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This morning, I wanted my son to put some toys away, so I told him:

These toys need to go away.

Then, I started thinking about whether this sentence is active or passive voice. The following sentences are either clearly active or clearly passive:

  1. I need to go to the store. (active)

  2. These toys need to go be put away. (passive)

  3. These toys need to be put away. (passive)

  4. You need to put these toys away. (active)

So, where does that leave my original sentence? Even though it looks like sentence #1, the true actor (my son) for the action (putting away the toys) isn't really present.

I did some research into the mediopassive voice, but that doesn't seem to apply here either.

  • "These toys need to go away" is still grammatically active. There's the semantic implication that someone else will do it, but grammatically it's just as active as "I need to go to the store", because there's no "to be + past-participle", which is the sine qua non of the passive voice. – stangdon Apr 6 '18 at 15:26
  • Also, "These toys need to be put away" has a mix of active and passive clauses. "These toys need" is active. "To be put away" is is passive. And #2, "These toys need to go be put away" sounds kind of weird and ungrammatical to this native US English speaker. – stangdon Apr 6 '18 at 15:27
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    It doesn't really make sense to talk about sentences as active or passive since they can contain multiple clauses, each of which can be active or passive themselves. For more information about the English passive, see: languagelog.ldc.upenn.edu/nll/?p=2922 – snailcar Apr 6 '18 at 15:36
  • I guess technically it's OK, because you can put a verb phrase there, like "I need to go smoke a cigarette", where smoke is the bare infinitive...but I'm not used to seeing a passive phrase there. – stangdon Apr 6 '18 at 15:36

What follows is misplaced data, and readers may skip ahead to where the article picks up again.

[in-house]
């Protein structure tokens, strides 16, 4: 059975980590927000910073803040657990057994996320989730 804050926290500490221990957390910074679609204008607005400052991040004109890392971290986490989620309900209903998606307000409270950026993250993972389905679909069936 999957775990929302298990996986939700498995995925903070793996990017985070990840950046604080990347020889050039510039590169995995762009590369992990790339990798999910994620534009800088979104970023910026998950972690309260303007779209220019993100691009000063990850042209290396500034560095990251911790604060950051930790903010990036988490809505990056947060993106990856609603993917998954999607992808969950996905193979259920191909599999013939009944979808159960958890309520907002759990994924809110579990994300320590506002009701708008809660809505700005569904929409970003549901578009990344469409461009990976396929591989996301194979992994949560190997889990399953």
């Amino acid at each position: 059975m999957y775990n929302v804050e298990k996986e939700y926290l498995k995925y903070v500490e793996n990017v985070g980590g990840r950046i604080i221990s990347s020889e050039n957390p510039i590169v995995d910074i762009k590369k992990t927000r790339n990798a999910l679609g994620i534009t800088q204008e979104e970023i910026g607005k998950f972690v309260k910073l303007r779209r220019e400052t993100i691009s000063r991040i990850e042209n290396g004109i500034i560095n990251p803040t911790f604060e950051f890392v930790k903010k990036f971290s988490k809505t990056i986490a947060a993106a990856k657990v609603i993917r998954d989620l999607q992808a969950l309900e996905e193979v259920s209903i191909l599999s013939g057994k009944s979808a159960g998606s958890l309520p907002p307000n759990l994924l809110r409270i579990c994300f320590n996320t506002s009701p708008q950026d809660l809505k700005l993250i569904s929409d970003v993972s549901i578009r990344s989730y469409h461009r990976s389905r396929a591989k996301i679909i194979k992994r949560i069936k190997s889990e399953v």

• @stangdon Yeah, I agree about #2. I’m a Native American English speaker as well, and while I can see myself saying #2, that doesn’t make it grammatical. I certainly would never write it. – godel9 Apr 6 '18 at 15:38
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These toys need to be put away.

The main verb here is grammatically active, and you have discovered that the verbs like need can be used in a way that functions like the passive.

Note that the non-finite clause "to be put away" is passive.

So we have at least four alternatives, all using the active voice for the main verb:

You need to put these toys away.

I need you to put these toys away.

These toys need you to put them away.

These toys need to be put away (by you).

We wouldn't use a passive voice here:

*You are needed to put the toys away. (Meaning changes, it means that nobody else is able to do it)

But you could say

You are required to put these toys away.

Part of the reason for this being odd is that when we say "I need you to put the toys away" we aren't using "need" literally. It is a sort of imperative. We mean "Put the toys away!", but using indirect requests is more persuasive.

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